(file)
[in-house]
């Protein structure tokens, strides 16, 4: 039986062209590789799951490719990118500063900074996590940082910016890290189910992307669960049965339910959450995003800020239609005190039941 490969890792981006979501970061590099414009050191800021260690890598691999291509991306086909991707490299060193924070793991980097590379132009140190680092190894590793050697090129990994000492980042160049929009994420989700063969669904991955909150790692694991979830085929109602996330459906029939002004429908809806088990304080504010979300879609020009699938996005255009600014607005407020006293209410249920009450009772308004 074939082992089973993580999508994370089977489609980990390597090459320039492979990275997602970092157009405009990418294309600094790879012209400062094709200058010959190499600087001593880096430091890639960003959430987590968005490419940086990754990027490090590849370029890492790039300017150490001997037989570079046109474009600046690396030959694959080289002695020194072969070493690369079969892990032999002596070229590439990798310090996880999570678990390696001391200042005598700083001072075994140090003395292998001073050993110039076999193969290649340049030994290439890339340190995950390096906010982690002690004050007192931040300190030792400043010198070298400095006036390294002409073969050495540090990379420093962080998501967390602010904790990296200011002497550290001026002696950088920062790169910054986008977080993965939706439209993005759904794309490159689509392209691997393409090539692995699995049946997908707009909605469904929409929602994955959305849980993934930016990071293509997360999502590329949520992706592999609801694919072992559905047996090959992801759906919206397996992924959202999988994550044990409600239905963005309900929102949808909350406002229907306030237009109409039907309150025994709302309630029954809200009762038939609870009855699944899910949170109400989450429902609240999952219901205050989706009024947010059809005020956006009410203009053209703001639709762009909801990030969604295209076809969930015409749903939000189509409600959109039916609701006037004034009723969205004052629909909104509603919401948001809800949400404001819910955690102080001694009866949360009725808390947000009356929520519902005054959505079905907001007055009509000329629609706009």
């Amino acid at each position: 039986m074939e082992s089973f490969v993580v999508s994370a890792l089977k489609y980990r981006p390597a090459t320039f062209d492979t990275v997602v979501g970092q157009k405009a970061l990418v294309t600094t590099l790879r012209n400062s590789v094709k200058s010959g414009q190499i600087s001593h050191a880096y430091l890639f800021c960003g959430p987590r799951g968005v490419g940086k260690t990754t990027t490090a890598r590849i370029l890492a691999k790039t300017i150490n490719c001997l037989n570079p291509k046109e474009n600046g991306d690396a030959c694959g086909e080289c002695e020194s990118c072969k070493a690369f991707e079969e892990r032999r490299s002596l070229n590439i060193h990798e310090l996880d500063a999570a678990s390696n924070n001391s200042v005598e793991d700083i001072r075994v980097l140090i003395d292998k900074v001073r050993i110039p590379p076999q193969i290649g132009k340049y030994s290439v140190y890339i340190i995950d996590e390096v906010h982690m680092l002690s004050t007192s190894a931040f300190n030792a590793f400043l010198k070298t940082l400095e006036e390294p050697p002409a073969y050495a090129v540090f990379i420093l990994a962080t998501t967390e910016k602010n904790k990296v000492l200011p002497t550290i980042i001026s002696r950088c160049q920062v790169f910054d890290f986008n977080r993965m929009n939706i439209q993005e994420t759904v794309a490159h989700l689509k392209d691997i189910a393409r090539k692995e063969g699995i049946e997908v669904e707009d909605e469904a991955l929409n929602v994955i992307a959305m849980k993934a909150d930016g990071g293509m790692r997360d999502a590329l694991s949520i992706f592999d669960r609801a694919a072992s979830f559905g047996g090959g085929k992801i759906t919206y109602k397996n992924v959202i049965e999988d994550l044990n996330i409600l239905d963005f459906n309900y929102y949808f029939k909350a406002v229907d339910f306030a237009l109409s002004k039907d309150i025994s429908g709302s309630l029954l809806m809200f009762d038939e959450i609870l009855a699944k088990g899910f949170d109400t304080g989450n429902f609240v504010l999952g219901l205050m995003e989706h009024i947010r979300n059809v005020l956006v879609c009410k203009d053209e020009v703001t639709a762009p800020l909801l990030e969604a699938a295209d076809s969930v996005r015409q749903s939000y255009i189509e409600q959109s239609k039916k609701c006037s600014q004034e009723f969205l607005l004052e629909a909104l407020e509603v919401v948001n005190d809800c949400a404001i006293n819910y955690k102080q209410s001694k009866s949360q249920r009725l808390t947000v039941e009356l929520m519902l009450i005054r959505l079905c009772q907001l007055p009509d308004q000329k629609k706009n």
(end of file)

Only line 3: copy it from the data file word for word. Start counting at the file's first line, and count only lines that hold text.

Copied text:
């Amino acid at each position: 039986m074939e082992s089973f490969v993580v999508s994370a890792l089977k489609y980990r981006p390597a090459t320039f062209d492979t990275v997602v979501g970092q157009k405009a970061l990418v294309t600094t590099l790879r012209n400062s590789v094709k200058s010959g414009q190499i600087s001593h050191a880096y430091l890639f800021c960003g959430p987590r799951g968005v490419g940086k260690t990754t990027t490090a890598r590849i370029l890492a691999k790039t300017i150490n490719c001997l037989n570079p291509k046109e474009n600046g991306d690396a030959c694959g086909e080289c002695e020194s990118c072969k070493a690369f991707e079969e892990r032999r490299s002596l070229n590439i060193h990798e310090l996880d500063a999570a678990s390696n924070n001391s200042v005598e793991d700083i001072r075994v980097l140090i003395d292998k900074v001073r050993i110039p590379p076999q193969i290649g132009k340049y030994s290439v140190y890339i340190i995950d996590e390096v906010h982690m680092l002690s004050t007192s190894a931040f300190n030792a590793f400043l010198k070298t940082l400095e006036e390294p050697p002409a073969y050495a090129v540090f990379i420093l990994a962080t998501t967390e910016k602010n904790k990296v000492l200011p002497t550290i980042i001026s002696r950088c160049q920062v790169f910054d890290f986008n977080r993965m929009n939706i439209q993005e994420t759904v794309a490159h989700l689509k392209d691997i189910a393409r090539k692995e063969g699995i049946e997908v669904e707009d909605e469904a991955l929409n929602v994955i992307a959305m849980k993934a909150d930016g990071g293509m790692r997360d999502a590329l694991s949520i992706f592999d669960r609801a694919a072992s979830f559905g047996g090959g085929k992801i759906t919206y109602k397996n992924v959202i049965e999988d994550l044990n996330i409600l239905d963005f459906n309900y929102y949808f029939k909350a406002v229907d339910f306030a237009l109409s002004k039907d309150i025994s429908g709302s309630l029954l809806m809200f009762d038939e959450i609870l009855a699944k088990g899910f949170d109400t304080g989450n429902f609240v504010l999952g219901l205050m995003e989706h009024i947010r979300n059809v005020l956006v879609c009410k203009d053209e020009v703001t639709a762009p800020l909801l990030e969604a699938a295209d076809s969930v996005r015409q749903s939000y255009i189509e409600q959109s239609k039916k609701c006037s600014q004034e009723f969205l607005l004052e629909a909104l407020e509603v919401v948001n005190d809800c949400a404001i006293n819910y955690k102080q209410s001694k009866s949360q249920r009725l808390t947000v039941e009356l929520m519902l009450i005054r959505l079905c009772q907001l007055p009509d308004q000329k629609k706009n």